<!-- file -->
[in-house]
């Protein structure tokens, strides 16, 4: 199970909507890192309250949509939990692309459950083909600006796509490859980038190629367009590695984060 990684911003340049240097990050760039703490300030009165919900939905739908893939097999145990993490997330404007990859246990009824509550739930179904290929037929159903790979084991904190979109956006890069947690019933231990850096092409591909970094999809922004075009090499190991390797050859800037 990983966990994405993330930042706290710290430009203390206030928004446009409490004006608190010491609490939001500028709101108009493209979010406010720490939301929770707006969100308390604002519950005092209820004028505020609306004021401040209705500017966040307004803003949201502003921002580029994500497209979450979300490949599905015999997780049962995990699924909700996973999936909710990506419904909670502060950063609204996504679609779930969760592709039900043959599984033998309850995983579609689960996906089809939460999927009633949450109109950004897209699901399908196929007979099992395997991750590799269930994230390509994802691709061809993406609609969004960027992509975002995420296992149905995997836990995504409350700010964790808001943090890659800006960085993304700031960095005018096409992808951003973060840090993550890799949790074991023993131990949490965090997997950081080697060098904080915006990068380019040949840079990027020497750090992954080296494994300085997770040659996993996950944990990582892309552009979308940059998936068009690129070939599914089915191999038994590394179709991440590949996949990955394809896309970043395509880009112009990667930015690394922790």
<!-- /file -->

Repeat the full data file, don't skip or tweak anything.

[in-house]
């Protein structure tokens, strides 16, 4: 199970909507890192309250949509939990692309459950083909600006796509490859980038190629367009590695984060 990684911003340049240097990050760039703490300030009165919900939905739908893939097999145990993490997330404007990859246990009824509550739930179904290929037929159903790979084991904190979109956006890069947690019933231990850096092409591909970094999809922004075009090499190991390797050859800037 990983966990994405993330930042706290710290430009203390206030928004446009409490004006608190010491609490939001500028709101108009493209979010406010720490939301929770707006969100308390604002519950005092209820004028505020609306004021401040209705500017966040307004803003949201502003921002580029994500497209979450979300490949599905015999997780049962995990699924909700996973999936909710990506419904909670502060950063609204996504679609779930969760592709039900043959599984033998309850995983579609689960996906089809939460999927009633949450109109950004897209699901399908196929007979099992395997991750590799269930994230390509994802691709061809993406609609969004960027992509975002995420296992149905995997836990995504409350700010964790808001943090890659800006960085993304700031960095005018096409992808951003973060840090993550890799949790074991023993131990949490965090997997950081080697060098904080915006990068380019040949840079990027020497750090992954080296494994300085997770040659996993996950944990990582892309552009979308940059998936068009690129070939599914089915191999038994590394179709991440590949996949990955394809896309970043395509880009112009990667930015690394922790």